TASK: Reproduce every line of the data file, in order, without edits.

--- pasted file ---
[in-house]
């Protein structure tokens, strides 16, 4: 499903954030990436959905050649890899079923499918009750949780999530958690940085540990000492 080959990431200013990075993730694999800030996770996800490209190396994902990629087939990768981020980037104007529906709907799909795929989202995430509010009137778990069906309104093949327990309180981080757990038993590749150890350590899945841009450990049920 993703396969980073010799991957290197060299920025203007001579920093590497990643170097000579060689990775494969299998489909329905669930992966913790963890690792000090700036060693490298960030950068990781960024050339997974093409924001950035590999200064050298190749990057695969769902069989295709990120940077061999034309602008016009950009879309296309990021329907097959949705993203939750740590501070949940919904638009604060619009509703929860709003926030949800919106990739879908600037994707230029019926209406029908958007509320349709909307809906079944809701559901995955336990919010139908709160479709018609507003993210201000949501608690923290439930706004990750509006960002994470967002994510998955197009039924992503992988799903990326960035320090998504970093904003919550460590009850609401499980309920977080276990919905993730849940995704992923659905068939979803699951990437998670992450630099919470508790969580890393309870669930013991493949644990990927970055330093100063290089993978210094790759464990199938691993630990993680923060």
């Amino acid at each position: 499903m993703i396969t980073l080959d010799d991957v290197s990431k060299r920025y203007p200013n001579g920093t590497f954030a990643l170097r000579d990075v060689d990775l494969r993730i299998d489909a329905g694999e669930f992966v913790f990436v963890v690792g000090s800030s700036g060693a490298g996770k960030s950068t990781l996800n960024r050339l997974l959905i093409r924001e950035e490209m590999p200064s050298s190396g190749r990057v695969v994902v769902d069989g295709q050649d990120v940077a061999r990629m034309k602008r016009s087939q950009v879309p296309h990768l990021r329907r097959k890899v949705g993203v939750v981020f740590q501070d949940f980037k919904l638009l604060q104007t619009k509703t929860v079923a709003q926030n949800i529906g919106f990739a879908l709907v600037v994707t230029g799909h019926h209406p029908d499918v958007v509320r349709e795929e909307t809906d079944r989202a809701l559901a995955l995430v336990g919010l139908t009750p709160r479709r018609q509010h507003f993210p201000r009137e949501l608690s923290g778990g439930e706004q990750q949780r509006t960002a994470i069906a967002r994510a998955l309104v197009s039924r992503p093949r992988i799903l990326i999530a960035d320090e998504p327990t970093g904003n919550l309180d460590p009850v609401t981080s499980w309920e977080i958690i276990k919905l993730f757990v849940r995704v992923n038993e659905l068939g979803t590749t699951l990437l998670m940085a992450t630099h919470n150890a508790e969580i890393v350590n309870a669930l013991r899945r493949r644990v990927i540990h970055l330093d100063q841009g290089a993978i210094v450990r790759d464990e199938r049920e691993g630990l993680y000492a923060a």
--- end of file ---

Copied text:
[in-house]
């Protein structure tokens, strides 16, 4: 499903954030990436959905050649890899079923499918009750949780999530958690940085540990000492 080959990431200013990075993730694999800030996770996800490209190396994902990629087939990768981020980037104007529906709907799909795929989202995430509010009137778990069906309104093949327990309180981080757990038993590749150890350590899945841009450990049920 993703396969980073010799991957290197060299920025203007001579920093590497990643170097000579060689990775494969299998489909329905669930992966913790963890690792000090700036060693490298960030950068990781960024050339997974093409924001950035590999200064050298190749990057695969769902069989295709990120940077061999034309602008016009950009879309296309990021329907097959949705993203939750740590501070949940919904638009604060619009509703929860709003926030949800919106990739879908600037994707230029019926209406029908958007509320349709909307809906079944809701559901995955336990919010139908709160479709018609507003993210201000949501608690923290439930706004990750509006960002994470967002994510998955197009039924992503992988799903990326960035320090998504970093904003919550460590009850609401499980309920977080276990919905993730849940995704992923659905068939979803699951990437998670992450630099919470508790969580890393309870669930013991493949644990990927970055330093100063290089993978210094790759464990199938691993630990993680923060």
């Amino acid at each position: 499903m993703i396969t980073l080959d010799d991957v290197s990431k060299r920025y203007p200013n001579g920093t590497f954030a990643l170097r000579d990075v060689d990775l494969r993730i299998d489909a329905g694999e669930f992966v913790f990436v963890v690792g000090s800030s700036g060693a490298g996770k960030s950068t990781l996800n960024r050339l997974l959905i093409r924001e950035e490209m590999p200064s050298s190396g190749r990057v695969v994902v769902d069989g295709q050649d990120v940077a061999r990629m034309k602008r016009s087939q950009v879309p296309h990768l990021r329907r097959k890899v949705g993203v939750v981020f740590q501070d949940f980037k919904l638009l604060q104007t619009k509703t929860v079923a709003q926030n949800i529906g919106f990739a879908l709907v600037v994707t230029g799909h019926h209406p029908d499918v958007v509320r349709e795929e909307t809906d079944r989202a809701l559901a995955l995430v336990g919010l139908t009750p709160r479709r018609q509010h507003f993210p201000r009137e949501l608690s923290g778990g439930e706004q990750q949780r509006t960002a994470i069906a967002r994510a998955l309104v197009s039924r992503p093949r992988i799903l990326i999530a960035d320090e998504p327990t970093g904003n919550l309180d460590p009850v609401t981080s499980w309920e977080i958690i276990k919905l993730f757990v849940r995704v992923n038993e659905l068939g979803t590749t699951l990437l998670m940085a992450t630099h919470n150890a508790e969580i890393v350590n309870a669930l013991r899945r493949r644990v990927i540990h970055l330093d100063q841009g290089a993978i210094v450990r790759d464990e199938r049920e691993g630990l993680y000492a923060a």